It’s not often a press release catches me by surprise, but a release from the US Attorney’s Alaska office did just that this week.

The release was about the latest indictments on heroin and other opioid trafficking-- which, unfortunately, isn't shocking. But, it included a statement that said, “For Americans under the age of 50, drug overdoses are the leading cause of death.”

Let me repeat that.

“For Americans under the age of 50, drug overdoses are the leading cause of death.”

That couldn’t be true. So, I did my own little Reality Check and discovered it’s absolutely true, according to the Centers for Disease Control.

For some reason, drug overdoses are put in the category of poisonings-- but by now, we should just call them what they are.

Alaskans are dying in record numbers from heroin overdoses. And by the score from prescription opioids.

I have absolutely no excuse for underestimating the extent of this problem. I think it’s because I’ve been lucky enough-- and I mean lucky-- to not have any first-hand experience with the epidemic. I’ve lost friends and family to plane crashes, car accidents, cancer and AIDS-- each of which is increasingly preventable, thanks to technology, training and research.

But, opioids are in a class all by themselves.

For many, the path to abuse begins with an injury and a legitimate prescription. And, it too often ends with an addiction that drains finances, destroys families and changes behavior to an extent the addict is unrecognizable-- even to themselves.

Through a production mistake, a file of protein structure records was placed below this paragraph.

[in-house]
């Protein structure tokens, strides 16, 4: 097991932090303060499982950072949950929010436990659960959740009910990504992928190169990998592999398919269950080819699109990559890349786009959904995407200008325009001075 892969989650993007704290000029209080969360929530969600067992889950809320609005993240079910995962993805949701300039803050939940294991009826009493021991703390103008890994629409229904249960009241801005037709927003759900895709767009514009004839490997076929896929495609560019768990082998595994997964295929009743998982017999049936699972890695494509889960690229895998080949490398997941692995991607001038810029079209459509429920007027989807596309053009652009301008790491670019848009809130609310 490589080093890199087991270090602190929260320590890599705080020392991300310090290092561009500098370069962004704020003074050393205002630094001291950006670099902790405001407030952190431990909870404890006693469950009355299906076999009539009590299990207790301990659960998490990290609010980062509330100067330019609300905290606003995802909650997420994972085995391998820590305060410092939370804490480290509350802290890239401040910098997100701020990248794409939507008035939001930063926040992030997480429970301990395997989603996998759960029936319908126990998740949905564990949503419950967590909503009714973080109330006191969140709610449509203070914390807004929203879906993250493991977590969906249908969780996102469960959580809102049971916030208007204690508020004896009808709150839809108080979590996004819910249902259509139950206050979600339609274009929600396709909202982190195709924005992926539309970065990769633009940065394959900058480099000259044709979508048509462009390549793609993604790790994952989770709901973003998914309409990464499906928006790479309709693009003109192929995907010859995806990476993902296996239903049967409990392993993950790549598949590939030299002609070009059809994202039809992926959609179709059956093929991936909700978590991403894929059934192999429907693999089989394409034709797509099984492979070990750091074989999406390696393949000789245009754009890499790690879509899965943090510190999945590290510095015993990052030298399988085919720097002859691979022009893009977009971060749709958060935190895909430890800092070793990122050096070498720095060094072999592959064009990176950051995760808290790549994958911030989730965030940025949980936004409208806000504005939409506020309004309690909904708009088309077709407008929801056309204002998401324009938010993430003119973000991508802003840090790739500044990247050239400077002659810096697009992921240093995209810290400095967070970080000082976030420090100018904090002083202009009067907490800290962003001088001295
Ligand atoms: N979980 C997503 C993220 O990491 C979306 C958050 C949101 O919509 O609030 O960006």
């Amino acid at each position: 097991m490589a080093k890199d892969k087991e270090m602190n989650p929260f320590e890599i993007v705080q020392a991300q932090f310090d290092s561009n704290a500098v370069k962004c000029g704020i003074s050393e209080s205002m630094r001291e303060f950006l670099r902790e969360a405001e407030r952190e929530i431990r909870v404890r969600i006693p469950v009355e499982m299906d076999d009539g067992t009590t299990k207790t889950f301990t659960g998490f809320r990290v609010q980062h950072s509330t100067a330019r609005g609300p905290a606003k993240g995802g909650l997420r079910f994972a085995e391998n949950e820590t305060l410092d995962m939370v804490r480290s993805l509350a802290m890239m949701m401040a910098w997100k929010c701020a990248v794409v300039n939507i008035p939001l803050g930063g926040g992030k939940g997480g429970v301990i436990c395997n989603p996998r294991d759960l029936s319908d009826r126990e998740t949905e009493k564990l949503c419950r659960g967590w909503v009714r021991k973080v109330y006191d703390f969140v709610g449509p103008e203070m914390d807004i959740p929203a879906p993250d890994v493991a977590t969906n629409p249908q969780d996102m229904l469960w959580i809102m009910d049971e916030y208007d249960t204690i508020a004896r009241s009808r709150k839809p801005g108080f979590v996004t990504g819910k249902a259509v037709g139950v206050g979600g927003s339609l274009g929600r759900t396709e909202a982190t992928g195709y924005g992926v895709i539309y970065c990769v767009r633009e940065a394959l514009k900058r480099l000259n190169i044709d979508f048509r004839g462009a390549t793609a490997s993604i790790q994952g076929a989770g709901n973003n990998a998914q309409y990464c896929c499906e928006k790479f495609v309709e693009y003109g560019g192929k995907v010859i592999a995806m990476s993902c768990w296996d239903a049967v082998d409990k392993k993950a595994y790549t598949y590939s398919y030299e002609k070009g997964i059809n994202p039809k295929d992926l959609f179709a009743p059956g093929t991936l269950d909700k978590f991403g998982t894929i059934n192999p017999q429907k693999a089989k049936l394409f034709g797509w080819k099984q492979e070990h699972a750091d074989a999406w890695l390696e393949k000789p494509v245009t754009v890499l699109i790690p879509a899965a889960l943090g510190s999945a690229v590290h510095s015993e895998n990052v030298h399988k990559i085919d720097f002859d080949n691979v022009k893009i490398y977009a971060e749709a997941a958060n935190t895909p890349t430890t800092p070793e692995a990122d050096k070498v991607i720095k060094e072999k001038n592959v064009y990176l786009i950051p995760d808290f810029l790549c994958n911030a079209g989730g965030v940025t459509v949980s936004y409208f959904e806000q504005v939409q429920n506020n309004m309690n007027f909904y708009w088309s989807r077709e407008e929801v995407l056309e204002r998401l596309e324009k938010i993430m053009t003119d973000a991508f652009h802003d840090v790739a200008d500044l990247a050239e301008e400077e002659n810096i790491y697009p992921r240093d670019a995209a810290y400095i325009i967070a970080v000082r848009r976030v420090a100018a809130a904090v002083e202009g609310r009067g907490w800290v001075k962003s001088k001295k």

If you think you’re not impacted, you, too, have just been lucky so far. The uptick in burglaries, car thefts and home invasions in Anchorage is fueled by the insatiable need to raise money to buy the drugs, according to police.

It used to be taken at face value that if you weren’t involved in crime, you were relatively inoculated from it. I’m not sure that can be said anymore in Anchorage. And, it’s not that the State and communities across Alaska aren’t trying to address it. We’ve declared it a disaster. We’ve produced reams of reports and recommendations. But, there are waiting lists for treatment programs, which are needed so badly, that in the meantime, we’re spending millions of dollars providing Narcan kits that reverse the effects of an overdose-- kits that save lives but are sometimes used repeatedly by the same addicts.

That’s not an answer, and I don’t know what the answer is, but, I don’t believe that anyone wants to be an opioid addict. And addicts come in every age, creed and color, and from every corner of the community.

So, while you and I might think we’re lucky because we don’t know an opioid addict, the chances are that we do.

John’s opinions are his own, and not necessarily those of Denali Media or its employees.